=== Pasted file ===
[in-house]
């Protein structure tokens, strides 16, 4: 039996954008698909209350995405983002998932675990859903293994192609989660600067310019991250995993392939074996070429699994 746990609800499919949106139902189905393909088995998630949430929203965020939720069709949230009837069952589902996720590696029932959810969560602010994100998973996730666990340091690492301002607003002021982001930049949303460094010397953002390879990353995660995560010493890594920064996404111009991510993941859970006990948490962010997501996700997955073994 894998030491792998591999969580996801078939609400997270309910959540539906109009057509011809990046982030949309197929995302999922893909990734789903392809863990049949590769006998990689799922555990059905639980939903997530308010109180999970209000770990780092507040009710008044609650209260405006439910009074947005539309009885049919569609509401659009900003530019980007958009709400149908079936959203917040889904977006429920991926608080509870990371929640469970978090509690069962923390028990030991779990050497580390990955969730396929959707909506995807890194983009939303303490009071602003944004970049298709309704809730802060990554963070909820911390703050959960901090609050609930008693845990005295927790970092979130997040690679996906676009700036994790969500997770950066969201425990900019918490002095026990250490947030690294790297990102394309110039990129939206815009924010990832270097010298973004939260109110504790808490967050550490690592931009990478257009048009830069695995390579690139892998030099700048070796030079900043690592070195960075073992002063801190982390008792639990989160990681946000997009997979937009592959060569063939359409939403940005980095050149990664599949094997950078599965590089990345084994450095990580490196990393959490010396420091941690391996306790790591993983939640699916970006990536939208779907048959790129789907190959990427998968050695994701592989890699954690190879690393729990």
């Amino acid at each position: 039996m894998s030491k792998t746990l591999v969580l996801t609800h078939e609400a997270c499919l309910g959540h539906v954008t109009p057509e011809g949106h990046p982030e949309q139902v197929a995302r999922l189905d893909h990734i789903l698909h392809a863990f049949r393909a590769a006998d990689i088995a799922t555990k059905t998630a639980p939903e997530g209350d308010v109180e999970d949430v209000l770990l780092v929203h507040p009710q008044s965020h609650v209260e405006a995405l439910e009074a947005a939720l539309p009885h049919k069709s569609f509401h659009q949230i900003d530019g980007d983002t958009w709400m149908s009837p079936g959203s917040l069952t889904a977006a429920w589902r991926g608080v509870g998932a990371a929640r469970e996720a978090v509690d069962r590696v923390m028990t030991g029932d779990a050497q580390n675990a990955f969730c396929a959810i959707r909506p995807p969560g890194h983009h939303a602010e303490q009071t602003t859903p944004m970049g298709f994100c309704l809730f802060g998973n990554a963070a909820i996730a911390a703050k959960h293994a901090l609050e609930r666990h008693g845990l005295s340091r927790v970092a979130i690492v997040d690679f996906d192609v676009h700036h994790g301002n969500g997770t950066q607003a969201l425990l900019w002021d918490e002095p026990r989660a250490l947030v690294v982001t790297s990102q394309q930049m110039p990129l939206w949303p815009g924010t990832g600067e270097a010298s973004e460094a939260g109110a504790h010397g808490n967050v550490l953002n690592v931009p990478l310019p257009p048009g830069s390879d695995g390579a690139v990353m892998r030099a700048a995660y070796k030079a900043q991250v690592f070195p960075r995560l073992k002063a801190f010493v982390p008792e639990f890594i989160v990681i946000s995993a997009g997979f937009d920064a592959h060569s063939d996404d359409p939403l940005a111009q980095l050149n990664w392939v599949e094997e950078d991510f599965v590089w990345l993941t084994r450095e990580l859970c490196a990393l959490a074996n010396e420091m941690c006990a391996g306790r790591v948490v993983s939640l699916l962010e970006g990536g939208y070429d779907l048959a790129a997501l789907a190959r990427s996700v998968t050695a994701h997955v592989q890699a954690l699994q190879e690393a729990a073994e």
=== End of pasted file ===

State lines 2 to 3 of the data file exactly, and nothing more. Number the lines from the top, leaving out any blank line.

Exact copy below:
């Protein structure tokens, strides 16, 4: 039996954008698909209350995405983002998932675990859903293994192609989660600067310019991250995993392939074996070429699994 746990609800499919949106139902189905393909088995998630949430929203965020939720069709949230009837069952589902996720590696029932959810969560602010994100998973996730666990340091690492301002607003002021982001930049949303460094010397953002390879990353995660995560010493890594920064996404111009991510993941859970006990948490962010997501996700997955073994 894998030491792998591999969580996801078939609400997270309910959540539906109009057509011809990046982030949309197929995302999922893909990734789903392809863990049949590769006998990689799922555990059905639980939903997530308010109180999970209000770990780092507040009710008044609650209260405006439910009074947005539309009885049919569609509401659009900003530019980007958009709400149908079936959203917040889904977006429920991926608080509870990371929640469970978090509690069962923390028990030991779990050497580390990955969730396929959707909506995807890194983009939303303490009071602003944004970049298709309704809730802060990554963070909820911390703050959960901090609050609930008693845990005295927790970092979130997040690679996906676009700036994790969500997770950066969201425990900019918490002095026990250490947030690294790297990102394309110039990129939206815009924010990832270097010298973004939260109110504790808490967050550490690592931009990478257009048009830069695995390579690139892998030099700048070796030079900043690592070195960075073992002063801190982390008792639990989160990681946000997009997979937009592959060569063939359409939403940005980095050149990664599949094997950078599965590089990345084994450095990580490196990393959490010396420091941690391996306790790591993983939640699916970006990536939208779907048959790129789907190959990427998968050695994701592989890699954690190879690393729990």
């Amino acid at each position: 039996m894998s030491k792998t746990l591999v969580l996801t609800h078939e609400a997270c499919l309910g959540h539906v954008t109009p057509e011809g949106h990046p982030e949309q139902v197929a995302r999922l189905d893909h990734i789903l698909h392809a863990f049949r393909a590769a006998d990689i088995a799922t555990k059905t998630a639980p939903e997530g209350d308010v109180e999970d949430v209000l770990l780092v929203h507040p009710q008044s965020h609650v209260e405006a995405l439910e009074a947005a939720l539309p009885h049919k069709s569609f509401h659009q949230i900003d530019g980007d983002t958009w709400m149908s009837p079936g959203s917040l069952t889904a977006a429920w589902r991926g608080v509870g998932a990371a929640r469970e996720a978090v509690d069962r590696v923390m028990t030991g029932d779990a050497q580390n675990a990955f969730c396929a959810i959707r909506p995807p969560g890194h983009h939303a602010e303490q009071t602003t859903p944004m970049g298709f994100c309704l809730f802060g998973n990554a963070a909820i996730a911390a703050k959960h293994a901090l609050e609930r666990h008693g845990l005295s340091r927790v970092a979130i690492v997040d690679f996906d192609v676009h700036h994790g301002n969500g997770t950066q607003a969201l425990l900019w002021d918490e002095p026990r989660a250490l947030v690294v982001t790297s990102q394309q930049m110039p990129l939206w949303p815009g924010t990832g600067e270097a010298s973004e460094a939260g109110a504790h010397g808490n967050v550490l953002n690592v931009p990478l310019p257009p048009g830069s390879d695995g390579a690139v990353m892998r030099a700048a995660y070796k030079a900043q991250v690592f070195p960075r995560l073992k002063a801190f010493v982390p008792e639990f890594i989160v990681i946000s995993a997009g997979f937009d920064a592959h060569s063939d996404d359409p939403l940005a111009q980095l050149n990664w392939v599949e094997e950078d991510f599965v590089w990345l993941t084994r450095e990580l859970c490196a990393l959490a074996n010396e420091m941690c006990a391996g306790r790591v948490v993983s939640l699916l962010e970006g990536g939208y070429d779907l048959a790129a997501l789907a190959r990427s996700v998968t050695a994701h997955v592989q890699a954690l699994q190879e690393a729990a073994e």